How can you not write, talk and sing the praises of the dominant defences we witnessed during Week 4 of the 2014 season?
Here's a few statistical gems that jumped out from a week where the attention turned from great throws, catches and runs to bone-crushing hits, interceptions and stifling defensive play.
A total of nine touchdowns were scored during Week 4, as opposed to an average of just over 18 in the first three weeks of the season. Remember, one of those nine touchdowns was scored by the defence - that's when Odell Willis had a pick-six to open the scoring for the week. That was six minutes and 17 seconds into the first game of the week. From there, only eight offensive touchdowns for the rest of the week.
Thank goodness special teams and our kickers were on point for the most part of Week 4. In total, the legs of the CFL were 20 of 23 or 87 per cent on the week, but even that portion of the game was marred by a botched last-minute field goal attempt by Hamilton. Costly!
The defences were so strong in Week 4 that they lowered the average total scoring by 17.9 points per game, from 49.7 the first three weeks to 31.8 in Week 4.
What is going on and who's causing all these problems for the offences around the league?
Crazy fact of the week - Six of the nine teams in the CFL have new defensive coordinators and five of the nine have new offensive coordinators.
Typically, defences will start out hot and further ahead of the offences as training camp ends. The thinking here is that offensive play is more about timing, working in unison, and it takes longer to come together than the reaction-based defensive schemes.
I say hold on, partner. That's not what I'm seeing these days.
What I'm watching is more diversified defensive schemes that are every bit as difficult to perfect. Schemes that require as much, if not more, time to master all the necessary subtleties needed in order to be consistently successful.
I'm seeing defences that are not relying solely on reaction, but that are taking the upper hand and dictating to the offences.
This is the classic and constant game of chess that has been played out since the genesis of football.
Last week, the defence had the offence on its heels, stymied and confused. They had the offence in protect mode and retreating.
Offensively speaking, you cannot play this way and expect to succeed. The challenge is to flip the script and be aggressive and attack. You must put the defence on its heels and in a retreat mode.
Offences must be offensive and make defences be defensive! They must dictate to the defence the tempo of the game, impose their will, rhythm and flow as to how the game is going to be played. Easier said than done, yes, but especially when you are meshing new systems with young signal callers.
This past week, we saw some young quarterbacks on their heels, flustered and with their eyes not right. That's when the quarterbacks' eyes are not on their reads or indicators and going through their progressions. Their eyes are darting all over the place and not down field, but fixated on defenders in their face, closing ground and fast.
They're feeling pressure when it's not there, moving out of a perfectly fine throwing lane or pocket because they're not locked in. That's usually about the time when receivers are running free, down field, wide open while the quarterbacks are seeing ghosts, getting happy feet and not able to deliver the ball or make that throw that could stop the insanity and pressure altogether.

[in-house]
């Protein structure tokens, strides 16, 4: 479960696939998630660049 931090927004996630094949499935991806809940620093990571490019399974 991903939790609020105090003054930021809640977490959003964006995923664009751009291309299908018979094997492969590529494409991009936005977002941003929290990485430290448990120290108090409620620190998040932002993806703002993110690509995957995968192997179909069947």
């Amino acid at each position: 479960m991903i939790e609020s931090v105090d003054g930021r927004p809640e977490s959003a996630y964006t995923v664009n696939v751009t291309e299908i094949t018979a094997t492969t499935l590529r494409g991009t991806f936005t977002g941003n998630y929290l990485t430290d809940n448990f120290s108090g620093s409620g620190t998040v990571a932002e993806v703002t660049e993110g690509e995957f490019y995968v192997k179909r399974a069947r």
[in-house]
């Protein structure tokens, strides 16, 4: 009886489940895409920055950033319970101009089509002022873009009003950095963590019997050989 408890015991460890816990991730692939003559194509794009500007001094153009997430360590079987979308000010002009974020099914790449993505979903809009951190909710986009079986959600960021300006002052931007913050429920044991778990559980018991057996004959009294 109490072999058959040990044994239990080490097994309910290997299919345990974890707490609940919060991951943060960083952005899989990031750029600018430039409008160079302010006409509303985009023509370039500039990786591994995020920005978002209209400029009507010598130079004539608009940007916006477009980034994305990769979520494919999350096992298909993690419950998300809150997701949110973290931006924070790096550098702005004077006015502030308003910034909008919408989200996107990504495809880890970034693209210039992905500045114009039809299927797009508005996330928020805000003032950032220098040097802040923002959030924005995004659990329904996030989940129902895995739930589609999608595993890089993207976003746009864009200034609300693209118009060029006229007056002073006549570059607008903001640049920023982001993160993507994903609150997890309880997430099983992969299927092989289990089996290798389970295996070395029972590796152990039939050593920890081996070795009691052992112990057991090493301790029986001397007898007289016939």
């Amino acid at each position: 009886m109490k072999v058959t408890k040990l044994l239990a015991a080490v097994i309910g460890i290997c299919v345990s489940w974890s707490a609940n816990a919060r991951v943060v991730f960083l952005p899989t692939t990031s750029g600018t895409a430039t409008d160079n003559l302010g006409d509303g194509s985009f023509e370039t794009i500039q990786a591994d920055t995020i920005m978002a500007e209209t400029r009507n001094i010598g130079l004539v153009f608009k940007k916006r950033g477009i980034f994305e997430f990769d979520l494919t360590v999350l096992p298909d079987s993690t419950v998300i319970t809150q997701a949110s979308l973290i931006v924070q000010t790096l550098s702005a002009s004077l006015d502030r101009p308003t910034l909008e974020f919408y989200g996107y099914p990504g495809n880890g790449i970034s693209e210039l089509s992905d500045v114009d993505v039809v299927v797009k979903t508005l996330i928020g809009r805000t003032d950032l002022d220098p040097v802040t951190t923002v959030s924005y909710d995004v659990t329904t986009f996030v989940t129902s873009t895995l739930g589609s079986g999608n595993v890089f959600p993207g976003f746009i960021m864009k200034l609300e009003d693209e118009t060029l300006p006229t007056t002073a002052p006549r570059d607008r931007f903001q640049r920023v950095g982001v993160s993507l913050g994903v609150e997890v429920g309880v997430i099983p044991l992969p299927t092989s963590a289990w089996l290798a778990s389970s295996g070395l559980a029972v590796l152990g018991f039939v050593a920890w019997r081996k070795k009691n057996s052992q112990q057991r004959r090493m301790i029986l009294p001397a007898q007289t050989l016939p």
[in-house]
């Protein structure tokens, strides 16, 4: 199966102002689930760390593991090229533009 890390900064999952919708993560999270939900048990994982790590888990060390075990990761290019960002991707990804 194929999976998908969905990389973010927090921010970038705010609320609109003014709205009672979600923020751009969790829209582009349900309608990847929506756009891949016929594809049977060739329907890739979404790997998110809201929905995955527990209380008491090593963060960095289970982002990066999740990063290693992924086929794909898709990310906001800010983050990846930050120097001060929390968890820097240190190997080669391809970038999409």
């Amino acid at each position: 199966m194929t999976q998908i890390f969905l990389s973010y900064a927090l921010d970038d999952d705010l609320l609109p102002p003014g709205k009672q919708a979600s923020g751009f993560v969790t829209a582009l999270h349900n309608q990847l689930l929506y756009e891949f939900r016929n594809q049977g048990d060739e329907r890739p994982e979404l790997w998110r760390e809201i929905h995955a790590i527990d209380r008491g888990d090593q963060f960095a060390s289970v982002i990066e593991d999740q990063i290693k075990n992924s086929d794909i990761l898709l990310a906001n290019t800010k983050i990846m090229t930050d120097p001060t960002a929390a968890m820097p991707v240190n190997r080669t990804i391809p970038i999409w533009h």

This week, the defensive pressure, ability to cover and schemes all played a huge part in causing this to happen. The defence dictated and overwhelmingly won Week 4's chess match.
The video tells the truth or, as they say, "The eye in the sky does not lie."
Veteran Kevin Glenn capitalized on a solid Montreal defence by attacking, staying focused and delivering while under pressure.
Ricky Ray had his chances down field. He missed once on a big play himself and on a couple other big play opportunities, he did not get the help needed on the other end.
Mike Reilly hung tough in the pocket and found the big play on a busted assignment in the Winnipeg secondary. Miraculously, on several occasions, the tough-as-nails quarterback did his impersonation of Houdini and escaped extreme pressure, piling up 96 yards rushing, making the difference in that ball game.
Other than that, Bo-Levi Mitchell, even in victory, was not sharp and missed on several plays. Remember the only offensive touchdown in that contest came on a reverse pass that went bad. Brad "Sinopoli Money" made something out of nothing and scored on a brilliant run for his first-ever CFL touchdown.
Henry Burris found a way to win, but, never found the end zone. He should have found the end zone at least once, but that's another story. Henry kept his poise, under pressure, and delivered a big play in the end when the game was on the line. Toronto's defence did everything they could, holding Ottawa to six field goals! Congratulations to the Ottawa Redblacks for finding a way to win on a special night in the nation's capital.
The other quarterbacks have some work to do and, let's just say, they struggled against some great defensive performances that dominated Week 4.
Crazy stat of Week 4: the Eastern division is 0-9 on the road this season, including 0-8 on the road vs. Western teams!